Barbican hourly wage = £10.53 (inc. holiday pay)

Therefore, target working hours on CAMERA CATALOGUE = 71 Hours, 13 Minutes and 8 Seconds

Labour highlighted in italics is labour carried while on shift, and therefore double-paid.

Labour highlighted with < is labour carried out while performing an unpaid labour commitment for the Barbican (commuting)


09/03/17 – Initial planning on paper – my flat – 13.00 – 14.00. TOTAL WORK: 1.00

10/03/17 – First informal Camera Count – on my commute – 12.08 – 12.41. TOTAL WORK: 0.33  <

10/03/17 – Note making – while on shift – 15.40 – 14.48. TOTAL WORK: 0.08

13/03/17 – Note making – while on shift – 17.01 – 17.07. TOTAL WORK: 0.06

15/03/17 – General research online – my flat – 16.38 – 17.28. TOTAL WORK: 0.50

16/03/17 – Writing up research and plans – my flat – 11.34 – 11.53. TOTAL WORK: 0.19

16/03/17 – Research Hackney Council’s camera models online – my flat – 16.33 – 17.59. TOTAL WORK: 1.26

17/03/17 – Writing up Hackney Council research – my flat – 12.51 – 13.43. TOTAL WORK: 0.52

20/03/17 – Researching Overground online – my flat – 10.28 – 10.59. TOTAL WORK: 0.31

20/03/17 – Reading article ‘The commuters who enjoy being creative with their time’ – train – 12.19 – 12.28. TOTAL WORK: 0.09 <

21/03/17 – Researching CCTV camera models online – my flat – 14.11 – 14.29. TOTAL WORK: 0.18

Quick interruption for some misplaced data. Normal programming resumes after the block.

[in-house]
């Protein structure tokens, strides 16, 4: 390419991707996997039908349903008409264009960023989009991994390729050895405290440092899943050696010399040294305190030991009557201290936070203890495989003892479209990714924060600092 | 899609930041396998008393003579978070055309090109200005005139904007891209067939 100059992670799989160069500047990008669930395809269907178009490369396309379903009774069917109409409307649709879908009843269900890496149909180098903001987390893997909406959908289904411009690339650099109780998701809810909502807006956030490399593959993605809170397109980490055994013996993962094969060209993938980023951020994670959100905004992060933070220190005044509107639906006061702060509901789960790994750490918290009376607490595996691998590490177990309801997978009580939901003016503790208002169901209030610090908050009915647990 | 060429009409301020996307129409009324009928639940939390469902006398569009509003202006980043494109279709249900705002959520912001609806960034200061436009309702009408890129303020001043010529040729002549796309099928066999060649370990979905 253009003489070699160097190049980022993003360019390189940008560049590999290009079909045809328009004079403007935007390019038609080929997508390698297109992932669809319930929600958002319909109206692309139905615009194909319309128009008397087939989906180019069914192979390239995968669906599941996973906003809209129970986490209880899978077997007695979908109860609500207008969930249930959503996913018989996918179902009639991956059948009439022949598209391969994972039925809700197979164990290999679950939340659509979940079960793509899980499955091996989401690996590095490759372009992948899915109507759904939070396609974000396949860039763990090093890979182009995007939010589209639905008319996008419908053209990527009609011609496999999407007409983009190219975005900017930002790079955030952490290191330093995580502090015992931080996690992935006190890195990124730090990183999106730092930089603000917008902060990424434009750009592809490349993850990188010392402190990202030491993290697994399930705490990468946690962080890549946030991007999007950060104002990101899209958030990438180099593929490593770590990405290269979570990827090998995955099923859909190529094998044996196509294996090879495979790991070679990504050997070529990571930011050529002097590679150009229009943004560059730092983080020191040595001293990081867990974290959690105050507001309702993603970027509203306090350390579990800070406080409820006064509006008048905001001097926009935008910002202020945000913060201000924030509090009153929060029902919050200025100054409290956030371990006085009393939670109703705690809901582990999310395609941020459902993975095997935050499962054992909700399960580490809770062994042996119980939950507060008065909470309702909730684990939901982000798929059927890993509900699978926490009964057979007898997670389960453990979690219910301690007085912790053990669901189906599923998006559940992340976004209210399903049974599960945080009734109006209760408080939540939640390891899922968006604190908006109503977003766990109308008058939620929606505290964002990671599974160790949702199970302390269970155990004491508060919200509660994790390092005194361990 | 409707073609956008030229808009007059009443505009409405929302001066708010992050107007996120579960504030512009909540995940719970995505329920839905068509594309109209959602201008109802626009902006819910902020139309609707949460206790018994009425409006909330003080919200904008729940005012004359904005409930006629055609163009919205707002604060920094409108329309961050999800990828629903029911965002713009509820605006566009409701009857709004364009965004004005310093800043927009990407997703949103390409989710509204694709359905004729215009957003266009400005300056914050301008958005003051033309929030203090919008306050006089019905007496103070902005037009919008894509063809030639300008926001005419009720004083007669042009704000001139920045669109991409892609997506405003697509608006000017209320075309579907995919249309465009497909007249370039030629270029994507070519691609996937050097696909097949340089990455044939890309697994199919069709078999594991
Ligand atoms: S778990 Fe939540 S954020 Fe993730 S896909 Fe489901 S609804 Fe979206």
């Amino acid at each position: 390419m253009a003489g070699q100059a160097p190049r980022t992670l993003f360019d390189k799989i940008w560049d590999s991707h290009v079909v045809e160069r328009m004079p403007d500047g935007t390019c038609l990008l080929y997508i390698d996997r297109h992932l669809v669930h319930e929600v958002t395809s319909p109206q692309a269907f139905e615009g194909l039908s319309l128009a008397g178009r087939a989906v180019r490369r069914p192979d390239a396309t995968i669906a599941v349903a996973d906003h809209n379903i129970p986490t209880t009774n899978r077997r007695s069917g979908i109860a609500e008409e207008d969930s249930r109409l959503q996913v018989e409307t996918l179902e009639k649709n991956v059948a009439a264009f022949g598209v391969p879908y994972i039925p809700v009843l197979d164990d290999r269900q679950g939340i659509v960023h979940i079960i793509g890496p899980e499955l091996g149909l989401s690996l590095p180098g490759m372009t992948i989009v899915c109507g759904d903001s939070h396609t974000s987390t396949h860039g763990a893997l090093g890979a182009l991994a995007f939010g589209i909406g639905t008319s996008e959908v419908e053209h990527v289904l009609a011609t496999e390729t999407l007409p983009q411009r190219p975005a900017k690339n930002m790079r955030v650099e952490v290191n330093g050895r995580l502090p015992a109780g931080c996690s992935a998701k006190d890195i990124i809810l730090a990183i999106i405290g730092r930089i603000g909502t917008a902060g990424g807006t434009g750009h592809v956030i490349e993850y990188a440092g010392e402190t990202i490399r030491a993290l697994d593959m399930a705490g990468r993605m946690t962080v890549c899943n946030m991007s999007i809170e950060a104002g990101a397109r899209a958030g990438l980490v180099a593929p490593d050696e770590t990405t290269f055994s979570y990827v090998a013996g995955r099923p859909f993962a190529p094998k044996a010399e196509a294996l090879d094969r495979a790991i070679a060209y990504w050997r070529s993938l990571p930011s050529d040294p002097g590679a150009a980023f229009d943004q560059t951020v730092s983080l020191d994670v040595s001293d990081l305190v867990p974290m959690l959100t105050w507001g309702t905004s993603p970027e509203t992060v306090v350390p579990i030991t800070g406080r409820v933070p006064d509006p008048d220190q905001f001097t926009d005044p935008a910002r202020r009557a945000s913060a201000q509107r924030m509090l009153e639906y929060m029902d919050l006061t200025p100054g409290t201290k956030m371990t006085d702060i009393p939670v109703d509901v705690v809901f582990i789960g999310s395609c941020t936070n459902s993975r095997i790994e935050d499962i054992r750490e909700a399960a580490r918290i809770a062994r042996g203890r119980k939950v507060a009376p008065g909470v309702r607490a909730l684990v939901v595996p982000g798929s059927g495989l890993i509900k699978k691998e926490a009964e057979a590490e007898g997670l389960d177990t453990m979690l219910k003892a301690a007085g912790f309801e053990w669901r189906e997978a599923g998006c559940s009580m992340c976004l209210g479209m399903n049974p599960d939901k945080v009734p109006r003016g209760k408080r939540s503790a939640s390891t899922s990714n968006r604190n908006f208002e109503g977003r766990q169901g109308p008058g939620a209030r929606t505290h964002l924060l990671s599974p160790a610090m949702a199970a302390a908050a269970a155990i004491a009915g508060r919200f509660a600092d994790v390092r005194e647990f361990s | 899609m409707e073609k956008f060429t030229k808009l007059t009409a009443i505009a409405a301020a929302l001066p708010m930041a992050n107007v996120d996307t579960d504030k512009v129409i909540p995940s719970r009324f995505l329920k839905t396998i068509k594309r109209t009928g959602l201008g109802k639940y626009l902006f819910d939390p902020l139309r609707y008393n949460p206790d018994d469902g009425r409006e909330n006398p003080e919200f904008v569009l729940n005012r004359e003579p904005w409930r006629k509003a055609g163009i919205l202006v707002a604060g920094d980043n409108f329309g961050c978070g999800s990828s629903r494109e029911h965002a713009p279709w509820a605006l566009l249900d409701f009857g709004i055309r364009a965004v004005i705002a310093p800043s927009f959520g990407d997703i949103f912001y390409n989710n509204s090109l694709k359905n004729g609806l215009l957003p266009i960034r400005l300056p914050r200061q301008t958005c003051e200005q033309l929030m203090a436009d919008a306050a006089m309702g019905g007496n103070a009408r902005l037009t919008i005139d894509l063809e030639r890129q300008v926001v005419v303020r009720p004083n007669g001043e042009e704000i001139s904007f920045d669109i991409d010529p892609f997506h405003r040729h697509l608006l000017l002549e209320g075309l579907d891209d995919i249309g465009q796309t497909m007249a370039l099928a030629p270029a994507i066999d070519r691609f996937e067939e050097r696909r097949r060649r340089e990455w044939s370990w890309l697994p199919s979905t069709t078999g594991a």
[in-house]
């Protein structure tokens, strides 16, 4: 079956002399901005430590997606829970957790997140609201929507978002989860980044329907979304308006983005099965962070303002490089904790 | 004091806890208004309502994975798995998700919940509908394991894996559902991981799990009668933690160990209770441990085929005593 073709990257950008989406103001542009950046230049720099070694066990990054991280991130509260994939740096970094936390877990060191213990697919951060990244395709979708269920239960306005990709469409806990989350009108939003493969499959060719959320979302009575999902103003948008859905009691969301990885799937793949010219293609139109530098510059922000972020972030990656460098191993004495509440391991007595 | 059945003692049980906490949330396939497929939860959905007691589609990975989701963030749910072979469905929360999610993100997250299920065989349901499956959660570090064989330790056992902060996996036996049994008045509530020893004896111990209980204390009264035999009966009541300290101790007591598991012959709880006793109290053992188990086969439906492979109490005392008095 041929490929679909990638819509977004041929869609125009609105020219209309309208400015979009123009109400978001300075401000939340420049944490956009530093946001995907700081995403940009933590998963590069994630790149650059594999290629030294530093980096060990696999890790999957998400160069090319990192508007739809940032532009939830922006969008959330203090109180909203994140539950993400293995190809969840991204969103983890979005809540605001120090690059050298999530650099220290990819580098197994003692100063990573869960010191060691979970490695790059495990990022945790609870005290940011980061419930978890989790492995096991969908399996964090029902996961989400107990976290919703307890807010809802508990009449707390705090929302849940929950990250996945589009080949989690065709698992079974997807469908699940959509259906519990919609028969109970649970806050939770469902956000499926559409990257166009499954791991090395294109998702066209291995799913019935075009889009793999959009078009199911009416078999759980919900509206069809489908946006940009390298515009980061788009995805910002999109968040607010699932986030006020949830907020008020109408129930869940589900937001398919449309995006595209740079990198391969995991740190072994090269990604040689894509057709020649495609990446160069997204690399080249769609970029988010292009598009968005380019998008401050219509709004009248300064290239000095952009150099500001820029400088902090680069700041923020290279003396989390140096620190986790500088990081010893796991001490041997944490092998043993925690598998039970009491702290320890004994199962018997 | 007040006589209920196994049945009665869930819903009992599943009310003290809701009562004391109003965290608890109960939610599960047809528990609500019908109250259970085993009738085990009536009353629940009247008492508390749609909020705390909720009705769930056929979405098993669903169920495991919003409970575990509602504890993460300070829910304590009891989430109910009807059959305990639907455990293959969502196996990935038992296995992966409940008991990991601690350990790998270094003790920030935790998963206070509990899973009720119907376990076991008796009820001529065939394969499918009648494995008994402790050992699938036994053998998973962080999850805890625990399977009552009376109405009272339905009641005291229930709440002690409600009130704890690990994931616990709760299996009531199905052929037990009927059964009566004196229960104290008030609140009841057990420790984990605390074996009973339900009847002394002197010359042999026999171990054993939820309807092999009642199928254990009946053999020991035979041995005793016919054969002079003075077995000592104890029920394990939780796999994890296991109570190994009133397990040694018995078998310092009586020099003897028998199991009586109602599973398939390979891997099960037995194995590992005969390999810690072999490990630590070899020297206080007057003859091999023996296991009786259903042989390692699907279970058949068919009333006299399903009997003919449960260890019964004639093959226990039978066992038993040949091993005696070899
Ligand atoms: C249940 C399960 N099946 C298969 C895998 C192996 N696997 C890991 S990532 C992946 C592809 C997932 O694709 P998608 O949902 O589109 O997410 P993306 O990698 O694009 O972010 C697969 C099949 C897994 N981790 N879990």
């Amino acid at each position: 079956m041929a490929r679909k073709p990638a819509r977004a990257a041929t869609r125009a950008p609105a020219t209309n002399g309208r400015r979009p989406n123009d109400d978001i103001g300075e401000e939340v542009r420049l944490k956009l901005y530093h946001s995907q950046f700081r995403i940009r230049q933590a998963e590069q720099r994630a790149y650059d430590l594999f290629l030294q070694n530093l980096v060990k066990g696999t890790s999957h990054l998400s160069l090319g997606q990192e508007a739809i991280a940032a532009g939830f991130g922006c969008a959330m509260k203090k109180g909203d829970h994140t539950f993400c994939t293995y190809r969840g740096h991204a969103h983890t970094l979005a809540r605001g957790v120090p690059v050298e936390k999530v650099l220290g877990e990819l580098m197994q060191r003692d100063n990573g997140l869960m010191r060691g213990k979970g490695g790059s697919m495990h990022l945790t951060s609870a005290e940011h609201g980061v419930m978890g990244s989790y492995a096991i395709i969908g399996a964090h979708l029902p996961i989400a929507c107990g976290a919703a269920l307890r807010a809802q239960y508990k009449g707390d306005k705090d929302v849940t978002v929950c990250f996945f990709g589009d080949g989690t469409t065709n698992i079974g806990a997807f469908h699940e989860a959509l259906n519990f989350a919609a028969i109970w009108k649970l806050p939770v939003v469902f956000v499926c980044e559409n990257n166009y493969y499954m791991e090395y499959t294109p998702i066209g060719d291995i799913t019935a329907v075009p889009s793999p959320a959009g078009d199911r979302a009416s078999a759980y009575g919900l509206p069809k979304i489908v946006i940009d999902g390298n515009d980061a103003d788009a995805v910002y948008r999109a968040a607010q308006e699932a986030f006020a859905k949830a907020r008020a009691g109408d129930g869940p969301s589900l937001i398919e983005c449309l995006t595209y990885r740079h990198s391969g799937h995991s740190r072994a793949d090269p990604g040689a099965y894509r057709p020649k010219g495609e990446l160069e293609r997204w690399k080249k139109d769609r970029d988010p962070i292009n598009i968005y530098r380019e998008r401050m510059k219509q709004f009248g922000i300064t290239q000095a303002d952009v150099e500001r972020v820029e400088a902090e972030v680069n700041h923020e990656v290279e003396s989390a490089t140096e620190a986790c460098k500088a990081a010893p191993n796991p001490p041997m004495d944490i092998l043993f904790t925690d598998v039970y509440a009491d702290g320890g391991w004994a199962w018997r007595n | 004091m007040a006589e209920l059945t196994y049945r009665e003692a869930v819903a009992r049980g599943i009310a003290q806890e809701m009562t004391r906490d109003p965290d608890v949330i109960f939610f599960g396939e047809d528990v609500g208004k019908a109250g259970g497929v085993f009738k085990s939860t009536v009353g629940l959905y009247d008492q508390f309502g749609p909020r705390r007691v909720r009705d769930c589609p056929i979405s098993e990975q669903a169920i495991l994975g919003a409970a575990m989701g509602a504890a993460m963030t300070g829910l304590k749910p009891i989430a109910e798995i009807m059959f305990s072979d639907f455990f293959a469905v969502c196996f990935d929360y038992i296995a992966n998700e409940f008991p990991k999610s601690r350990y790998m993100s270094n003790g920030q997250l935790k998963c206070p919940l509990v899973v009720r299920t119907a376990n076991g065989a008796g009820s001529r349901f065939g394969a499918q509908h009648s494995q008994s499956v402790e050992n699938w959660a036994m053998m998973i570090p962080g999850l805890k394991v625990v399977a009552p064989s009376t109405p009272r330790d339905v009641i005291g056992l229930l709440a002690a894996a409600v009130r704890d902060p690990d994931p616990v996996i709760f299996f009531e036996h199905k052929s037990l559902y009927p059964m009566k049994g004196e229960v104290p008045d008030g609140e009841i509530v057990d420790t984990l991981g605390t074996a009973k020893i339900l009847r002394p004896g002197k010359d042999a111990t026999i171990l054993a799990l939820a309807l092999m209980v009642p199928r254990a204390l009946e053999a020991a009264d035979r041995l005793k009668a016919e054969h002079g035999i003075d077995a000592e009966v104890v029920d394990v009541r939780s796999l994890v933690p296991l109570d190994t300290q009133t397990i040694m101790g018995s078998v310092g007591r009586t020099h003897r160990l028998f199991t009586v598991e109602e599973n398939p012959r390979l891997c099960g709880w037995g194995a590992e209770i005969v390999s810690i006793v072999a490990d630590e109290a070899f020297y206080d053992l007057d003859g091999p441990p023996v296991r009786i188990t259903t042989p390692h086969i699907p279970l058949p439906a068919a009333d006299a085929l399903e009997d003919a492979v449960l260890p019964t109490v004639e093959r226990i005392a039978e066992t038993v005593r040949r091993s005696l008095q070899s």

21/03/17 – Observing CCTV locations in Hackney Downs Station – commute – 16.01 – 16.04. TOTAL WORK: 0.03 <

22/03/17 – Researching CityPoint’s camera models online – my flat – 14.23 – 15.03. TOTAL WORK: 0.40

22/03/17 –  Observing CCTV locations in Hackney Downs Station – commute – 15.42 – 15.45. TOTAL WORK: 0.03 <

MARCH TOTAL WORK: 6 Hours 56 Minutes(9.74%)


I’ve realised it would be useful for me to clarify at the beginning of this project that this work is not intended as an anti-CCTV gesture. While I have a generally skeptical attitude to an overabundance of surveillance and security architectures, I am well aware that CCTV can and does perform an important role in contributing to a feeling of safety when one is alone and/or in a vulnerable position.

Rather this research in an exercise in seeing things more clearly. The commuting route I am focusing on is a route I travel along well over 100 times a year. Each of these times, I am documented by all the cameras on this route, for Hackney Council, TfL, The Barbican and a number of private businesses. While I am broadly aware that this takes place, at this stage I have no idea of the specifics; how many cameras, who owns them, who is looking.

For my own interest, I would like to know the answers to these specifics. But wider, I think it is good practice to try to be more aware of ones’ surroundings, to get to know better the networks of power that one negotiates each day. I’m just trying to look back.